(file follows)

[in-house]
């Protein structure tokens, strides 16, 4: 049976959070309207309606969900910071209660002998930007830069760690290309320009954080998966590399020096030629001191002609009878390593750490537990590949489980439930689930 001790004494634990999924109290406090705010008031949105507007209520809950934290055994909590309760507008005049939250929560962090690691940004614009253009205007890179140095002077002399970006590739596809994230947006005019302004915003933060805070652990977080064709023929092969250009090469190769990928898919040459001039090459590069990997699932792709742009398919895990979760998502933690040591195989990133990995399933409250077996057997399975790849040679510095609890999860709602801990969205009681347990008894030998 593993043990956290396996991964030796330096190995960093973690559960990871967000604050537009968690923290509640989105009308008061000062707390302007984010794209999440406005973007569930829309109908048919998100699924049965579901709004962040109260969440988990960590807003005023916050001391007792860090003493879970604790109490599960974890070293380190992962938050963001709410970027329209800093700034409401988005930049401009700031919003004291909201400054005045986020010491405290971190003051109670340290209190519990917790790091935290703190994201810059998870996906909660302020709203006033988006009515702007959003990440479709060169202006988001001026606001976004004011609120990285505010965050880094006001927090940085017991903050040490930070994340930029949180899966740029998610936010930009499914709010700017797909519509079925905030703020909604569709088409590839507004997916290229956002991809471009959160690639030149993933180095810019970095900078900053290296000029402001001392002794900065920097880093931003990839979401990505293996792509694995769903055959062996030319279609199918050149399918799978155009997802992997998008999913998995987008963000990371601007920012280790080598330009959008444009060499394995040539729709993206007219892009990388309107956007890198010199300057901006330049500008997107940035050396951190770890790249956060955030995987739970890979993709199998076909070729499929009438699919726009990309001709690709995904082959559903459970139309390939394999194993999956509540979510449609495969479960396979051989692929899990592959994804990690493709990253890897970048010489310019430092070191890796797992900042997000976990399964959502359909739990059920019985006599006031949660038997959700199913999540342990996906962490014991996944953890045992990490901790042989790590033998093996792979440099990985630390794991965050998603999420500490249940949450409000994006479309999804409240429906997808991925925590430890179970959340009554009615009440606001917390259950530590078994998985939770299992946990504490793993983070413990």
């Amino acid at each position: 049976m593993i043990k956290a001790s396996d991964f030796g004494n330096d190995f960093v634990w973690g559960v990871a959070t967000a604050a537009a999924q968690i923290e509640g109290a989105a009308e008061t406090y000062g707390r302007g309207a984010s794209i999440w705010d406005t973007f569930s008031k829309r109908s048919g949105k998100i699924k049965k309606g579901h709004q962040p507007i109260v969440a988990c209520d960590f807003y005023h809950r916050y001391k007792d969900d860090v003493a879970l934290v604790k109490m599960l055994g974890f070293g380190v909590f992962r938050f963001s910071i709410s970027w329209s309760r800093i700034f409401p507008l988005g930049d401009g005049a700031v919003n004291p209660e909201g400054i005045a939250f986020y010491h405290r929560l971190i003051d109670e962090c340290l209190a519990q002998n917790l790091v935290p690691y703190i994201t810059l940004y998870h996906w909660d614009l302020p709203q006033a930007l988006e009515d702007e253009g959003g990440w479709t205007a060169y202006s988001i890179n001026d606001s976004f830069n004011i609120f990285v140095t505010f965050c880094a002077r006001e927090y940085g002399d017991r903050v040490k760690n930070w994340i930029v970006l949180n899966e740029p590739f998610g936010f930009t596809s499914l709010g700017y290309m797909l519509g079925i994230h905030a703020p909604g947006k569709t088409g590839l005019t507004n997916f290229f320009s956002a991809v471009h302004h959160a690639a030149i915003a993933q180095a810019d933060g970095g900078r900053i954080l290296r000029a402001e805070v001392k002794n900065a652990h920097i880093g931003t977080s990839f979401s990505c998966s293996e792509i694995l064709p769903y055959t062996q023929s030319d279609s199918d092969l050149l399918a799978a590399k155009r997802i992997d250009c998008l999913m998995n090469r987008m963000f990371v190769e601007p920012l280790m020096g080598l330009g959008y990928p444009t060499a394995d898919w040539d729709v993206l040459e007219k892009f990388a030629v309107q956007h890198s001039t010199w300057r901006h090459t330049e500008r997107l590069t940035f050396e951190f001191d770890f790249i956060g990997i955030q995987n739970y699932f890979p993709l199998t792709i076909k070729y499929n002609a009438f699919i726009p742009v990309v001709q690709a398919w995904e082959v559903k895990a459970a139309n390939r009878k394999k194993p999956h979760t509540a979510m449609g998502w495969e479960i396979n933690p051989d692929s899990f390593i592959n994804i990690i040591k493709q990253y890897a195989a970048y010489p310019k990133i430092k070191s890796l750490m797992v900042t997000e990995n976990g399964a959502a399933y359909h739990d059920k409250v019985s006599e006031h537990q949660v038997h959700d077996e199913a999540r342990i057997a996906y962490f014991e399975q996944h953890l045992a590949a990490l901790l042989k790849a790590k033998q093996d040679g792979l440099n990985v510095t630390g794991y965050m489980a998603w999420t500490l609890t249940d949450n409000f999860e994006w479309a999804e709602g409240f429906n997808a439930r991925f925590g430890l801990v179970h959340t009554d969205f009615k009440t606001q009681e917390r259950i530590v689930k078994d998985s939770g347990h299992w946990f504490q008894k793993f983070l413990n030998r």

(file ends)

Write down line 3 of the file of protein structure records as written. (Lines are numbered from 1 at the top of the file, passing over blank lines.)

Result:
């Amino acid at each position: 049976m593993i043990k956290a001790s396996d991964f030796g004494n330096d190995f960093v634990w973690g559960v990871a959070t967000a604050a537009a999924q968690i923290e509640g109290a989105a009308e008061t406090y000062g707390r302007g309207a984010s794209i999440w705010d406005t973007f569930s008031k829309r109908s048919g949105k998100i699924k049965k309606g579901h709004q962040p507007i109260v969440a988990c209520d960590f807003y005023h809950r916050y001391k007792d969900d860090v003493a879970l934290v604790k109490m599960l055994g974890f070293g380190v909590f992962r938050f963001s910071i709410s970027w329209s309760r800093i700034f409401p507008l988005g930049d401009g005049a700031v919003n004291p209660e909201g400054i005045a939250f986020y010491h405290r929560l971190i003051d109670e962090c340290l209190a519990q002998n917790l790091v935290p690691y703190i994201t810059l940004y998870h996906w909660d614009l302020p709203q006033a930007l988006e009515d702007e253009g959003g990440w479709t205007a060169y202006s988001i890179n001026d606001s976004f830069n004011i609120f990285v140095t505010f965050c880094a002077r006001e927090y940085g002399d017991r903050v040490k760690n930070w994340i930029v970006l949180n899966e740029p590739f998610g936010f930009t596809s499914l709010g700017y290309m797909l519509g079925i994230h905030a703020p909604g947006k569709t088409g590839l005019t507004n997916f290229f320009s956002a991809v471009h302004h959160a690639a030149i915003a993933q180095a810019d933060g970095g900078r900053i954080l290296r000029a402001e805070v001392k002794n900065a652990h920097i880093g931003t977080s990839f979401s990505c998966s293996e792509i694995l064709p769903y055959t062996q023929s030319d279609s199918d092969l050149l399918a799978a590399k155009r997802i992997d250009c998008l999913m998995n090469r987008m963000f990371v190769e601007p920012l280790m020096g080598l330009g959008y990928p444009t060499a394995d898919w040539d729709v993206l040459e007219k892009f990388a030629v309107q956007h890198s001039t010199w300057r901006h090459t330049e500008r997107l590069t940035f050396e951190f001191d770890f790249i956060g990997i955030q995987n739970y699932f890979p993709l199998t792709i076909k070729y499929n002609a009438f699919i726009p742009v990309v001709q690709a398919w995904e082959v559903k895990a459970a139309n390939r009878k394999k194993p999956h979760t509540a979510m449609g998502w495969e479960i396979n933690p051989d692929s899990f390593i592959n994804i990690i040591k493709q990253y890897a195989a970048y010489p310019k990133i430092k070191s890796l750490m797992v900042t997000e990995n976990g399964a959502a399933y359909h739990d059920k409250v019985s006599e006031h537990q949660v038997h959700d077996e199913a999540r342990i057997a996906y962490f014991e399975q996944h953890l045992a590949a990490l901790l042989k790849a790590k033998q093996d040679g792979l440099n990985v510095t630390g794991y965050m489980a998603w999420t500490l609890t249940d949450n409000f999860e994006w479309a999804e709602g409240f429906n997808a439930r991925f925590g430890l801990v179970h959340t009554d969205f009615k009440t606001q009681e917390r259950i530590v689930k078994d998985s939770g347990h299992w946990f504490q008894k793993f983070l413990n030998r």